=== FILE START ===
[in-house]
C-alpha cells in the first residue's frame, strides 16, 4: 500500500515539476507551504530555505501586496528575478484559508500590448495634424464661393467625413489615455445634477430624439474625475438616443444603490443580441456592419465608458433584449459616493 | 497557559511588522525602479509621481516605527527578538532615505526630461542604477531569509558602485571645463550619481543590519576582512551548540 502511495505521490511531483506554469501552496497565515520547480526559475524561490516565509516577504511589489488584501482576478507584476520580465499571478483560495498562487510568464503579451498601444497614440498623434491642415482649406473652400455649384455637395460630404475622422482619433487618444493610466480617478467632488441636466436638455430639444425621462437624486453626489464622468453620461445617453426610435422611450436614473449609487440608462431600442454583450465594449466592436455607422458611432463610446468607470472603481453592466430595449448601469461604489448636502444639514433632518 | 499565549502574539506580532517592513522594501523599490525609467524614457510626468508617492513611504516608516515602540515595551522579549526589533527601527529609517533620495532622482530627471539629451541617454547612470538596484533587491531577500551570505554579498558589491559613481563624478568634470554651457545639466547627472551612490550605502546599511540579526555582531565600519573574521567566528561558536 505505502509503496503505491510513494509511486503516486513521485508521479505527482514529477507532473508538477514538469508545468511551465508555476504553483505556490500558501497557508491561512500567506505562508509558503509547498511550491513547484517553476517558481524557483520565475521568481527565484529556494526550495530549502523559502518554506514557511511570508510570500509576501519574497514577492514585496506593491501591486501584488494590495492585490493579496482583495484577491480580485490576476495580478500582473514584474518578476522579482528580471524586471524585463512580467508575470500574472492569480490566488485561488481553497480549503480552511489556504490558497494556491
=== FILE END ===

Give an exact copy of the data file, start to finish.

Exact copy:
[in-house]
C-alpha cells in the first residue's frame, strides 16, 4: 500500500515539476507551504530555505501586496528575478484559508500590448495634424464661393467625413489615455445634477430624439474625475438616443444603490443580441456592419465608458433584449459616493 | 497557559511588522525602479509621481516605527527578538532615505526630461542604477531569509558602485571645463550619481543590519576582512551548540 502511495505521490511531483506554469501552496497565515520547480526559475524561490516565509516577504511589489488584501482576478507584476520580465499571478483560495498562487510568464503579451498601444497614440498623434491642415482649406473652400455649384455637395460630404475622422482619433487618444493610466480617478467632488441636466436638455430639444425621462437624486453626489464622468453620461445617453426610435422611450436614473449609487440608462431600442454583450465594449466592436455607422458611432463610446468607470472603481453592466430595449448601469461604489448636502444639514433632518 | 499565549502574539506580532517592513522594501523599490525609467524614457510626468508617492513611504516608516515602540515595551522579549526589533527601527529609517533620495532622482530627471539629451541617454547612470538596484533587491531577500551570505554579498558589491559613481563624478568634470554651457545639466547627472551612490550605502546599511540579526555582531565600519573574521567566528561558536 505505502509503496503505491510513494509511486503516486513521485508521479505527482514529477507532473508538477514538469508545468511551465508555476504553483505556490500558501497557508491561512500567506505562508509558503509547498511550491513547484517553476517558481524557483520565475521568481527565484529556494526550495530549502523559502518554506514557511511570508510570500509576501519574497514577492514585496506593491501591486501584488494590495492585490493579496482583495484577491480580485490576476495580478500582473514584474518578476522579482528580471524586471524585463512580467508575470500574472492569480490566488485561488481553497480549503480552511489556504490558497494556491